South Sudan’s Machar Says Power-Share ‘Hard Sell’ for Rebels

5 mins read

By William Davison,  Nov 11

Photographer: Tony Karumba/AFP via Getty Image
Photographer: Tony Karumba/AFP via Getty Image

South Sudanese rebel leader Riek Machar said it will be a “hard sell” to convince his allies to back a plan to end almost 11 months of civil war by sharing power with President Salva Kiir.
The Intergovernmental Authority on Development, a bloc of East African nations, gave the rebels and the government 15 days to finalize an accord at a leaders’ summit that ended Nov. 7 in Ethiopia. Machar said he may need the rest of the month to see if other rebel commanders accept the deal that allows Kiir to remain president for a 30-month interim period.
“It’s a hard sell — it’s not easy,” Machar, 61, said in an interview yesterday in the Ethiopian capital, Addis Ababa. “The choices are hard: it’s either continuation of war, or making compromises, so they will decide.”
Conflict erupted in December in the oil-producing country when a power struggle within the ruling party turned violent. After Kiir arrested rivals for allegedly plotting a coup and ethnic Nuer accused soldiers loyal to the president of targeting them, commanders rebelled in three states.
Machar, Kiir’s former vice president and a Nuer, fled the capital, Juba, and became head of the insurgent forces. Thousands of people have died and almost 2 million have been driven from their homes, according to the United Nations.
Fighting has resumed in recent weeks in Upper Nile, Jonglei and Unity states as seasonal rains have eased, intensifying UN concern that there may be further casualties and a famine.
Presidential Powers
Mediators said the two sides agreed on the general scope of presidential powers, a new position of prime minister and their joint responsibilities during the transition at the latest Addis Ababa meeting.
Under the deal Machar proposed the president can only appoint ministers with the premier’s consent, the prime minister commands rebel forces until the army’s reintegration, and they jointly decide who will be state governors.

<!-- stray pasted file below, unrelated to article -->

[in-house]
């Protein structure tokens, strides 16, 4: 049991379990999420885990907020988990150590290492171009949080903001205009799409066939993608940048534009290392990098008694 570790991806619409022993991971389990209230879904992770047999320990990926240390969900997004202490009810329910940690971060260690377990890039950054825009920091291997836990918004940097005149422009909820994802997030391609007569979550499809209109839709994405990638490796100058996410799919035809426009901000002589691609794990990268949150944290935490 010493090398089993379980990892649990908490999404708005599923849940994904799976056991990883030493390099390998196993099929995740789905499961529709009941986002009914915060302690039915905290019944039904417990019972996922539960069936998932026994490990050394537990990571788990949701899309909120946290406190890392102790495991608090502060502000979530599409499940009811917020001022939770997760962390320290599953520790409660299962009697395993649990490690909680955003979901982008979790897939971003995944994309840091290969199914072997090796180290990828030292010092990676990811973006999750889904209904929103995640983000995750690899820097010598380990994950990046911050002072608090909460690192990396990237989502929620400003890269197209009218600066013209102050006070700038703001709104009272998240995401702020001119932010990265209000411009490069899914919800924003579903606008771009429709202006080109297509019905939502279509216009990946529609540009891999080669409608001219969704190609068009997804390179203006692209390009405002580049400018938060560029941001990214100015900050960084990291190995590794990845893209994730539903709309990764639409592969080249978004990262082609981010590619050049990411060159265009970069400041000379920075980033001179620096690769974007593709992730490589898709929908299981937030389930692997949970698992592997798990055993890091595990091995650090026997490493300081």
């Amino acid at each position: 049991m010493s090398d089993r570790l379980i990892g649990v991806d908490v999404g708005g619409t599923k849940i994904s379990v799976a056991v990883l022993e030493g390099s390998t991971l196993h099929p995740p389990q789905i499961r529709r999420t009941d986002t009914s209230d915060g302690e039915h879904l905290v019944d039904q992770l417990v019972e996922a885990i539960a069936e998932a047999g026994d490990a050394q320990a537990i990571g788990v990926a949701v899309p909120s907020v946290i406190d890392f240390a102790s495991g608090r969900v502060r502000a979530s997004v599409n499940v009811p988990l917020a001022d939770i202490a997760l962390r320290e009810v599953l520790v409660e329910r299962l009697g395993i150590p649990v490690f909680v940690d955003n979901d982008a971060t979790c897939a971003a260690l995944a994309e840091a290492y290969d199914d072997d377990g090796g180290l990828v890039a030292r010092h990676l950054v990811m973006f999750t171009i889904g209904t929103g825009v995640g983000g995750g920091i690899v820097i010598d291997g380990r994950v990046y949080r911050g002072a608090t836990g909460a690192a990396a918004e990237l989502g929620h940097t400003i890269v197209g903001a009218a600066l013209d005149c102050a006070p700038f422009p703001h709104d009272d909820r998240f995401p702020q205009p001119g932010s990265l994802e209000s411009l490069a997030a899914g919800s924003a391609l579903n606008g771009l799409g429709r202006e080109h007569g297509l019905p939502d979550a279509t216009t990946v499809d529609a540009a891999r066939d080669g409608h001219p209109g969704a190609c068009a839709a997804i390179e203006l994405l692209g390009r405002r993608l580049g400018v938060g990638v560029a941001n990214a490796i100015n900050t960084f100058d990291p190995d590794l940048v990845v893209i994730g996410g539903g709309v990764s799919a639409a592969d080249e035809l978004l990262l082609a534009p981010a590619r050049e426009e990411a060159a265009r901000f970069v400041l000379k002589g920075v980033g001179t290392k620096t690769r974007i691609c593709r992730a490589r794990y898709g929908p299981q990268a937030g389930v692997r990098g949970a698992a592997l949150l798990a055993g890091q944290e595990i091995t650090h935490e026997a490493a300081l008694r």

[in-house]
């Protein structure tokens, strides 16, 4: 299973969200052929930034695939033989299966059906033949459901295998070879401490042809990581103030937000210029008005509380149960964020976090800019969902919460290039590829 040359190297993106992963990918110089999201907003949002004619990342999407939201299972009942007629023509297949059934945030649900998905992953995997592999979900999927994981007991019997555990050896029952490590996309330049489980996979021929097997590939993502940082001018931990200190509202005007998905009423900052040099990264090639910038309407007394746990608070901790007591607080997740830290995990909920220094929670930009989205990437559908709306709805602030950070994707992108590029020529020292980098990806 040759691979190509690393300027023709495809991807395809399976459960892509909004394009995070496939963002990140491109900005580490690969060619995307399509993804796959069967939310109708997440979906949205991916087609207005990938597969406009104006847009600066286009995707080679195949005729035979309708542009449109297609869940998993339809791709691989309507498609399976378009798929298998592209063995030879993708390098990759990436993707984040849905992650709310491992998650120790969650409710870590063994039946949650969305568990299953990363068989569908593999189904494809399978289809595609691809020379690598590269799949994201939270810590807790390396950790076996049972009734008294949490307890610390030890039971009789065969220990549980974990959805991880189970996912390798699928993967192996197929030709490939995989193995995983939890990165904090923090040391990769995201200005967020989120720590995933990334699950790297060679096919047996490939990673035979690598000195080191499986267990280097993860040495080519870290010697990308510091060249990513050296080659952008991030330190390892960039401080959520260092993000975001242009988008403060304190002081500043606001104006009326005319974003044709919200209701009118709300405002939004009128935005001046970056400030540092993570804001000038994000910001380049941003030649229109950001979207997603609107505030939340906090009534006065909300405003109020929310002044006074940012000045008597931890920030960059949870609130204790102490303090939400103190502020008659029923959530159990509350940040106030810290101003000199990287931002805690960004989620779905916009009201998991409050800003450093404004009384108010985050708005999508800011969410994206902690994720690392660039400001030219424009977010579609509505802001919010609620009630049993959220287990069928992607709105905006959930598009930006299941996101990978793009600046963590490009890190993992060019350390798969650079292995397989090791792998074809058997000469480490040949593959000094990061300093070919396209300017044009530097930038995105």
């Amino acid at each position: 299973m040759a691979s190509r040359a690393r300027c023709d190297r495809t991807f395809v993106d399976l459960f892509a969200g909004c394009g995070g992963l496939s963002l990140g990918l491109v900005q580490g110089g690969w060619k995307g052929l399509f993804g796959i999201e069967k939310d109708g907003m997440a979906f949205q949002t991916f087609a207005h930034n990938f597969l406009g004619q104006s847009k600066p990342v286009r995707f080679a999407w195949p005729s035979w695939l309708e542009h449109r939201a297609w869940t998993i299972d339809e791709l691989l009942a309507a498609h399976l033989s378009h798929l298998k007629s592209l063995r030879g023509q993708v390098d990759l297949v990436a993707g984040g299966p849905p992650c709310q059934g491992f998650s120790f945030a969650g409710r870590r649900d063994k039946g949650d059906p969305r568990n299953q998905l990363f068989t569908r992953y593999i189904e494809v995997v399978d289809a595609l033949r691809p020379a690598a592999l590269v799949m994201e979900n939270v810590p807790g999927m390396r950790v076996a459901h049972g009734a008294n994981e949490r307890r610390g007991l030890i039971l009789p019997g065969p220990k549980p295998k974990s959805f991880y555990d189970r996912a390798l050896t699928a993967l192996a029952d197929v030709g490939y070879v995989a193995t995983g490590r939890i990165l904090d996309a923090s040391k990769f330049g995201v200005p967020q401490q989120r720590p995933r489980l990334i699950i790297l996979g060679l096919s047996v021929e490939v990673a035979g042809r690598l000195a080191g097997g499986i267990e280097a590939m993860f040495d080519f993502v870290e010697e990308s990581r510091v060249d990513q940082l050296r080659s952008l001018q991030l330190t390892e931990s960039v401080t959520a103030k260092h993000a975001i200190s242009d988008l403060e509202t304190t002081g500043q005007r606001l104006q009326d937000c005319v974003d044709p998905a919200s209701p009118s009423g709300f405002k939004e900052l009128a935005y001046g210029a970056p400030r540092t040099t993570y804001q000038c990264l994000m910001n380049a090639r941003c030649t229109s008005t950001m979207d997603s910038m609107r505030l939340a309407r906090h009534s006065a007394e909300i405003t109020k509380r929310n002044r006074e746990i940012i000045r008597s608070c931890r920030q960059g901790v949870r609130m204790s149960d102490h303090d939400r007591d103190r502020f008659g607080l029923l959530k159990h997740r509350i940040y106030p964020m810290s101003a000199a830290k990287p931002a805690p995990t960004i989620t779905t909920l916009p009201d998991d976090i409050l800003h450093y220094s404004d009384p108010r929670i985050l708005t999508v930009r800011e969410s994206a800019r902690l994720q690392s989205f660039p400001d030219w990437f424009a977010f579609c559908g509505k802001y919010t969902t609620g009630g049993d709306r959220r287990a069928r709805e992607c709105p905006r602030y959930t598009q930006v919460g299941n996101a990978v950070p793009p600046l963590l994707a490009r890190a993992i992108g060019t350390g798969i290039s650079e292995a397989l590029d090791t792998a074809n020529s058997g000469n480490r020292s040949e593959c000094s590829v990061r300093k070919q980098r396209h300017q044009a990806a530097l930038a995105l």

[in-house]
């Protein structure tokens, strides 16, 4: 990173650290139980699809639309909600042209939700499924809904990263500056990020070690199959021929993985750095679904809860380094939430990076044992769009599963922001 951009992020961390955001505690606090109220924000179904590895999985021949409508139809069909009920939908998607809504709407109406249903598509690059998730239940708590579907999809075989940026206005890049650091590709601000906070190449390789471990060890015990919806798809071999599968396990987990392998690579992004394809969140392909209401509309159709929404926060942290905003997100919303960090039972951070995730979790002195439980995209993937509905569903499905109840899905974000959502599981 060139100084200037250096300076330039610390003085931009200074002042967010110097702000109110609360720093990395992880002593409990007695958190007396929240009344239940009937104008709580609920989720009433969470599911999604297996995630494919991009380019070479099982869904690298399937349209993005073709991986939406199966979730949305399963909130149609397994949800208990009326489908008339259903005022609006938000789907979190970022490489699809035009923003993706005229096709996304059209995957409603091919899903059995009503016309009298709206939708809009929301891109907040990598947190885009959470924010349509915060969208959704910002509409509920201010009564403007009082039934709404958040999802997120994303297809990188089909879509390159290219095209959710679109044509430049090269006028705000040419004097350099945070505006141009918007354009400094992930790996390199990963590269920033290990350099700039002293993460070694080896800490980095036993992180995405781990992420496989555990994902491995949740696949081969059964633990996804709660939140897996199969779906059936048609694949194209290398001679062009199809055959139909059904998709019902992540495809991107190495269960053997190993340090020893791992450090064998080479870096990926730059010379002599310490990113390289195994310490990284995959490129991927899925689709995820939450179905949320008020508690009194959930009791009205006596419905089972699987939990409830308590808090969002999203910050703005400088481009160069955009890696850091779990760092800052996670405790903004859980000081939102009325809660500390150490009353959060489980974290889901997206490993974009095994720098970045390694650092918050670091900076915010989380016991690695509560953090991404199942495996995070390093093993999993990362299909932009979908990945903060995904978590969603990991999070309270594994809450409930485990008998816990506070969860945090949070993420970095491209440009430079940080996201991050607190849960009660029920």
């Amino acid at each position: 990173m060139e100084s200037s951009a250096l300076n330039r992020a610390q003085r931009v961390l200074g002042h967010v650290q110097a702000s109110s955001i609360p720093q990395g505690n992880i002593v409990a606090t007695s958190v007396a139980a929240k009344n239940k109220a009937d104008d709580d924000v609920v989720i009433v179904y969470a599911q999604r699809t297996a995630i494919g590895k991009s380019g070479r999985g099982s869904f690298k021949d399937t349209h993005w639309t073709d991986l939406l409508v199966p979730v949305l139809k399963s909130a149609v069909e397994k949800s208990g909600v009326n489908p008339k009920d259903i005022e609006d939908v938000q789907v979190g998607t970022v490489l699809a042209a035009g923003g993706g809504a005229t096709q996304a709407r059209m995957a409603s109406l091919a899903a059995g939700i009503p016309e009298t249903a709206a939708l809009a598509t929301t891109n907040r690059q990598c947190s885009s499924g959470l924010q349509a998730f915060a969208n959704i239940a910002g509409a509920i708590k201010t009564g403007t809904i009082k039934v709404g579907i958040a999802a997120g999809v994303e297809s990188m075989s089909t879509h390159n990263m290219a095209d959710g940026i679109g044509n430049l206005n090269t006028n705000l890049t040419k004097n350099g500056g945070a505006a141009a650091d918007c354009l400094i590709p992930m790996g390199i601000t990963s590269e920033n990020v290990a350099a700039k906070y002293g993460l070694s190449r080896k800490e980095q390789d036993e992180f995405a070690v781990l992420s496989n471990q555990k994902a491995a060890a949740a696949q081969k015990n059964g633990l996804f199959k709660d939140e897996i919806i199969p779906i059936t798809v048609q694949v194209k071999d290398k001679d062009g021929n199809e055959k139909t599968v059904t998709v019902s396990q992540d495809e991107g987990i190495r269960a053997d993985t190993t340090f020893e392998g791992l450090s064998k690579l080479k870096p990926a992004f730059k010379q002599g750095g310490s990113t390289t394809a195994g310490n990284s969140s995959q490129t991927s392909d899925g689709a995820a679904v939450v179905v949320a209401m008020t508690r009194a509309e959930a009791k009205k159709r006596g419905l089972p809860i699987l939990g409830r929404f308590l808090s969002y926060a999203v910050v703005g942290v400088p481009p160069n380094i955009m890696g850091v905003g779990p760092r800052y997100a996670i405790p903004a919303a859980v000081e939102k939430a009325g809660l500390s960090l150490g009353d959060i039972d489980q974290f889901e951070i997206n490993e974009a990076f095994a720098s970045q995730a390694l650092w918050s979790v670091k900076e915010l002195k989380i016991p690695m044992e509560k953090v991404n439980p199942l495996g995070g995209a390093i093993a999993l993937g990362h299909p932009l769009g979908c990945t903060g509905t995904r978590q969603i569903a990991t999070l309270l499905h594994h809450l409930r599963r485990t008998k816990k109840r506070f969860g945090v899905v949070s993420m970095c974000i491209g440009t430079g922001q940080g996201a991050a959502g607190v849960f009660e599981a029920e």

The government hasn’t agreed to share presidential powers with a prime minister and has suggested the premier mainly helps devise and implement policy, Information Minister Michael Makuei Lueth said.
“These are the agreed powers but the executive powers he is looking for are not there,” Lueth said today by phone from Juba. “All this is disinformation.”
While the government is pushing to have a vice president and multiple deputy premiers, rebels want only a president and prime minister, Machar said.

Renewed Pledge

South Sudan, the world’s newest nation after seceding from Sudan in 2011, has sub-Saharan Africa’s largest oil reserves after Nigeria and Angola, according toBP Plc. (BP/) The government relies on oil production to generate almost all of its revenue. Output has fallen by at least a third to about 160,000 barrels per day since fighting began.
Both sides have accused the other of attacks even after a renewed pledge on Nov. 7 to cease hostilities. IGAD said rebels committed violations three times between Aug. 22 and Nov. 7, as had government forces, including this month in Upper Nile and Jonglei states.
The parties on Nov. 9 committed to a step-by-step plan to implement the cease-fire with measures such as withdrawing forces and reporting troop positions. Rebel forces have been preparing for war in response to government arms purchases and mobilization, Machar said.
Machar criticized IGAD’s plan to send more troops into South Sudan to prevent fighting if the peace process stalls again, saying it’s inappropriate for a neutral mediator and would have a similarly destabilizing effect to Uganda’s intervention in December.
“That threat is in the end regionalizing the conflict,” he said. “It’s not well thought out because what does it mean? Is it fighting the government in Juba? Fighting the rebels?”
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